Editors Note: This post emerged from a commentary I made on Facebook while watching the BET Awards on Sunday evening. Yes, I watched. Don’t screw your face up like that at me, I turned in my “woke card” for the night. I made a commentary on the contrast between the recognized activism of Chance the Rapper, and the marginalized and punished activism of Colin Kaepernick. Below are my comments, for the purpose of clarification. -M.P.
To make it crystal clear about why I said what I said earlier about the highlighted activism of Chance The Rapper, I maintain the following. On the liberal/progressive left there’s a tendency that I notice that the mainstream does indeed promote certain kinds of activism, while marginalizing others. Whether you realize it or not, this is done deliberately to act as a control mechanism as to what is within the bounds of acceptable activism. By putting a gold star next to the activists that the system likes.. you control your opposition.
When I said look behind the curtain, I meant to look at the people and forces behind Chance. Namely, his father works for Rahm Emanuel. While it’s a good thing that he donated millions to the Chicago public schools, I think it’s fair to ask why is it that the public schools are even in the position of needing charity in the first place. How about proper funding? Rahm Emanuel is no friend of education, and has presided over layoffs and budget cuts.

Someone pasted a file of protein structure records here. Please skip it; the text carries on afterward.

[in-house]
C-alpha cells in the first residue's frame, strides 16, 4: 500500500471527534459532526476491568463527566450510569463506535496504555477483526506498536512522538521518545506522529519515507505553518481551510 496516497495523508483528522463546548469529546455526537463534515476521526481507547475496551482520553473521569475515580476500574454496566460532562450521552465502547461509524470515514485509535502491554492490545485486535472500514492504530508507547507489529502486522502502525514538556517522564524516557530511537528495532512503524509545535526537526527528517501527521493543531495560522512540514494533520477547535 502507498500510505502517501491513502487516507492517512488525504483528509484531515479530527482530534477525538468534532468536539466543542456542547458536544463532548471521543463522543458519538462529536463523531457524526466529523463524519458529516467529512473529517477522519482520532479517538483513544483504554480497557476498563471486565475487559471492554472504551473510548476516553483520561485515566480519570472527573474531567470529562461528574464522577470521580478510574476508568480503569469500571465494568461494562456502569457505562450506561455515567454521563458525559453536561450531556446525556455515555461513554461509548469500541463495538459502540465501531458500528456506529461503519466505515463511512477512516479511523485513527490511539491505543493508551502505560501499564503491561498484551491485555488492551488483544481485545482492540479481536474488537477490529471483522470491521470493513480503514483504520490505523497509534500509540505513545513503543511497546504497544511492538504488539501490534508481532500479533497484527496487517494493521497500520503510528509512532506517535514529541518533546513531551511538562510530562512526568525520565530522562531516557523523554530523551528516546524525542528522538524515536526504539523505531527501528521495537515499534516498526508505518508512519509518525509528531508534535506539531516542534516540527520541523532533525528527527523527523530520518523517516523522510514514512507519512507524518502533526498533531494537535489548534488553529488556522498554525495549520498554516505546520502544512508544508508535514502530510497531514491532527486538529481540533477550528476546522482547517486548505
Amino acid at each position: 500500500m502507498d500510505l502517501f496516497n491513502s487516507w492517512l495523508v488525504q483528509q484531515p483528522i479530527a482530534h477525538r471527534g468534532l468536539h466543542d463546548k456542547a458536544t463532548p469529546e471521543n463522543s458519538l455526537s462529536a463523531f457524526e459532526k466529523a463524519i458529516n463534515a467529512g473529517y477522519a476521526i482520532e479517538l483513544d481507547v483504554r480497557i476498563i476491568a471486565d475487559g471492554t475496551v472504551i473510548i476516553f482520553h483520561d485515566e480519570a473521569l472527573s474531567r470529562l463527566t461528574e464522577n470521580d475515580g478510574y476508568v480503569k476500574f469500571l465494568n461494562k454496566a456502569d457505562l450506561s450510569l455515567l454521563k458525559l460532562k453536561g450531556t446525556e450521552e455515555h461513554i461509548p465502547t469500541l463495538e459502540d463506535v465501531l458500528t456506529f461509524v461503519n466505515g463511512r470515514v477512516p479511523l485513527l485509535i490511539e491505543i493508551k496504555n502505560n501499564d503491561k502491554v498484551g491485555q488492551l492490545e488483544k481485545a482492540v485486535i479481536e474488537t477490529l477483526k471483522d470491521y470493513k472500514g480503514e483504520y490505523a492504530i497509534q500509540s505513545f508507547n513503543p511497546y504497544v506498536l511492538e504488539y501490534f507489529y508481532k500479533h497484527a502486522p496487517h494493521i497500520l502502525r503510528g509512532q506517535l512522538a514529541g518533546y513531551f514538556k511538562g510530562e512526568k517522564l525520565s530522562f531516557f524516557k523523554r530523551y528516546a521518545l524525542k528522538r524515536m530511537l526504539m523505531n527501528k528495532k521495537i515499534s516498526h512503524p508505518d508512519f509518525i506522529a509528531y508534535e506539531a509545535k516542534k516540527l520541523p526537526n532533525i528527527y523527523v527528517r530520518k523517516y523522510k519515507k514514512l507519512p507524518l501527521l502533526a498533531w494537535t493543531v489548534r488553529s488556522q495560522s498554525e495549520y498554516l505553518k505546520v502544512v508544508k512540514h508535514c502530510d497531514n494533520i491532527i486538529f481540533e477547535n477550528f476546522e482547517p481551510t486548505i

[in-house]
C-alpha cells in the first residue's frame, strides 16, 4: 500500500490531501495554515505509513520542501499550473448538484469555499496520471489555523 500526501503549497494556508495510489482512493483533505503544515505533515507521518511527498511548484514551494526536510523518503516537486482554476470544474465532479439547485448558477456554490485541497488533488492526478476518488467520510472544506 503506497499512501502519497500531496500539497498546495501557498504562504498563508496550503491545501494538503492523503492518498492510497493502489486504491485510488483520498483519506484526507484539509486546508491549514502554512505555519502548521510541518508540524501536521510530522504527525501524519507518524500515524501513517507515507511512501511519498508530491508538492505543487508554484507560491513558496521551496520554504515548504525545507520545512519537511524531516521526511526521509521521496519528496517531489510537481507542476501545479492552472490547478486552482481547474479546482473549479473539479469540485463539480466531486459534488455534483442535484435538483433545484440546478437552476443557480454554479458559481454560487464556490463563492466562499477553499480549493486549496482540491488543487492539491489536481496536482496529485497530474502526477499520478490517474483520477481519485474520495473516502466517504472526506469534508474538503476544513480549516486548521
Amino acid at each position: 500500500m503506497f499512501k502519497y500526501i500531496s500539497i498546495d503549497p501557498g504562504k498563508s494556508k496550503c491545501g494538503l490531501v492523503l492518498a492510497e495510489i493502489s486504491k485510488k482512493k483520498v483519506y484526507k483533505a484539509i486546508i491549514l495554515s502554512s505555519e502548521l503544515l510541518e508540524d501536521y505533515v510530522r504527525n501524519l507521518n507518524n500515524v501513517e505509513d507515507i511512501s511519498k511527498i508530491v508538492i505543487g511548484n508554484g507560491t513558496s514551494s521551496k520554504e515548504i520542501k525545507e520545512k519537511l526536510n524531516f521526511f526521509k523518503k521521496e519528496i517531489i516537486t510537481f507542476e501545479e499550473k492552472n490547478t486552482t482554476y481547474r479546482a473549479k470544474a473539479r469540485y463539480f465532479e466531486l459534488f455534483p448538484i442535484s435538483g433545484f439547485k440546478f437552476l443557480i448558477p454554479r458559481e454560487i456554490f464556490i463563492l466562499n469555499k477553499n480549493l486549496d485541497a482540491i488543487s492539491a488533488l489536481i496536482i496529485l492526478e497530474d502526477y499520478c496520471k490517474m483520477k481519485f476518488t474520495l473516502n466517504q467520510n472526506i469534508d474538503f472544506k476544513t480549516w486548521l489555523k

My point in comparing him to Colin Kaepernick is to differentiate how his activism is reacted to in a much more hostile manner. The point about the corporate, conservative nature of the NFL is well taken, but is Viacom (which owns BET) any less corporate?
The pushback that Kaepernick has been and is still receiving due to his stance on police murder is coming from some powerful segments of society. Even a symbolic challenge to the murder streak that law enforcement has been on is too much. The notion that Black unarmed people shouldn’t be killed is some kind of wild eyed radical idea.
I’m not saying that Chance is a bad guy, and my assessment is not based off of whether I “know” him or not. Ascribing personal animus to a matter when someone makes a distinction between activism that is rewarded and activism that is punished is a deflection.
The fact that mainstream outlets can handpick who represents our interests is a problem. It’s probably too early for folks to see how this is going to play out, but the pattern is there. There’s no royalty in this country, and no one is above criticism.
If we’re at the point where we can’t point out a sharp difference in how activists are regarded without resorting to fits, then we are in worse shape in terms of critical thinking as a group than I thought.
As always, your commentary is welcome.